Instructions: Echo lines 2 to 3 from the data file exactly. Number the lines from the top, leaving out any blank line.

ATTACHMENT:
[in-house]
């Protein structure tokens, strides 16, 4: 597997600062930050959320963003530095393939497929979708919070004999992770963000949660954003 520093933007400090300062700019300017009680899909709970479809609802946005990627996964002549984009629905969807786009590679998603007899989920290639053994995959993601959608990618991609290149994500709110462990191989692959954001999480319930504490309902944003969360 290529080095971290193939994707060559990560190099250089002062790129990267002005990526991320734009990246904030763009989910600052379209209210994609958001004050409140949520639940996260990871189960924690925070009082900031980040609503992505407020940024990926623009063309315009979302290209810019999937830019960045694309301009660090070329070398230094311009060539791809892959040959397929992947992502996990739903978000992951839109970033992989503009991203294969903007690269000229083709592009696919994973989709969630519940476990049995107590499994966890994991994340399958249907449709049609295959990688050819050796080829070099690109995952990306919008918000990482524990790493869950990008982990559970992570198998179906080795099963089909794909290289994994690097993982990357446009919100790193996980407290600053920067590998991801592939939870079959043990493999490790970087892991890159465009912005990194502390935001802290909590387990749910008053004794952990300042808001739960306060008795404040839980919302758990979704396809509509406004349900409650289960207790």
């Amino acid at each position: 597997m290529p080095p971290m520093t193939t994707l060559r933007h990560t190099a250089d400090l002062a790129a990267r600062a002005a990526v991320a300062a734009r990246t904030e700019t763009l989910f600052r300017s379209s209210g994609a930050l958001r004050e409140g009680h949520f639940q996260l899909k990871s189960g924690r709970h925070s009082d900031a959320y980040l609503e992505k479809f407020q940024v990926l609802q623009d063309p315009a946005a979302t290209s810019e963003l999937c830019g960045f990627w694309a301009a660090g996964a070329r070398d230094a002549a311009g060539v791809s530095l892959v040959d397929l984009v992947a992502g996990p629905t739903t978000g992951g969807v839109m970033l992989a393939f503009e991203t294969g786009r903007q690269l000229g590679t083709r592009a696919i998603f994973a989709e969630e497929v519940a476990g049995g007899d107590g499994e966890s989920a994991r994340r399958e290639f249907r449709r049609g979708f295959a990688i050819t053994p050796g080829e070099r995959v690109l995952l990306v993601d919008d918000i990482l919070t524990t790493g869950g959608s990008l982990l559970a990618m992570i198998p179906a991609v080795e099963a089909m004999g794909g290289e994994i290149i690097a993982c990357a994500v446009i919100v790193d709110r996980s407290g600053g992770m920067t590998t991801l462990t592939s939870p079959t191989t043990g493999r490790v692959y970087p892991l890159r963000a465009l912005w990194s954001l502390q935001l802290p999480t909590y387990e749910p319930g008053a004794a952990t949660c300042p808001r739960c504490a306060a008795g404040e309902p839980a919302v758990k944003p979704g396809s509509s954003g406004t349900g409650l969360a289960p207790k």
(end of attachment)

């Protein structure tokens, strides 16, 4: 597997600062930050959320963003530095393939497929979708919070004999992770963000949660954003 520093933007400090300062700019300017009680899909709970479809609802946005990627996964002549984009629905969807786009590679998603007899989920290639053994995959993601959608990618991609290149994500709110462990191989692959954001999480319930504490309902944003969360 290529080095971290193939994707060559990560190099250089002062790129990267002005990526991320734009990246904030763009989910600052379209209210994609958001004050409140949520639940996260990871189960924690925070009082900031980040609503992505407020940024990926623009063309315009979302290209810019999937830019960045694309301009660090070329070398230094311009060539791809892959040959397929992947992502996990739903978000992951839109970033992989503009991203294969903007690269000229083709592009696919994973989709969630519940476990049995107590499994966890994991994340399958249907449709049609295959990688050819050796080829070099690109995952990306919008918000990482524990790493869950990008982990559970992570198998179906080795099963089909794909290289994994690097993982990357446009919100790193996980407290600053920067590998991801592939939870079959043990493999490790970087892991890159465009912005990194502390935001802290909590387990749910008053004794952990300042808001739960306060008795404040839980919302758990979704396809509509406004349900409650289960207790």
């Amino acid at each position: 597997m290529p080095p971290m520093t193939t994707l060559r933007h990560t190099a250089d400090l002062a790129a990267r600062a002005a990526v991320a300062a734009r990246t904030e700019t763009l989910f600052r300017s379209s209210g994609a930050l958001r004050e409140g009680h949520f639940q996260l899909k990871s189960g924690r709970h925070s009082d900031a959320y980040l609503e992505k479809f407020q940024v990926l609802q623009d063309p315009a946005a979302t290209s810019e963003l999937c830019g960045f990627w694309a301009a660090g996964a070329r070398d230094a002549a311009g060539v791809s530095l892959v040959d397929l984009v992947a992502g996990p629905t739903t978000g992951g969807v839109m970033l992989a393939f503009e991203t294969g786009r903007q690269l000229g590679t083709r592009a696919i998603f994973a989709e969630e497929v519940a476990g049995g007899d107590g499994e966890s989920a994991r994340r399958e290639f249907r449709r049609g979708f295959a990688i050819t053994p050796g080829e070099r995959v690109l995952l990306v993601d919008d918000i990482l919070t524990t790493g869950g959608s990008l982990l559970a990618m992570i198998p179906a991609v080795e099963a089909m004999g794909g290289e994994i290149i690097a993982c990357a994500v446009i919100v790193d709110r996980s407290g600053g992770m920067t590998t991801l462990t592939s939870p079959t191989t043990g493999r490790v692959y970087p892991l890159r963000a465009l912005w990194s954001l502390q935001l802290p999480t909590y387990e749910p319930g008053a004794a952990t949660c300042p808001r739960c504490a306060a008795g404040e309902p839980a919302v758990k944003p979704g396809s509509s954003g406004t349900g409650l969360a289960p207790k």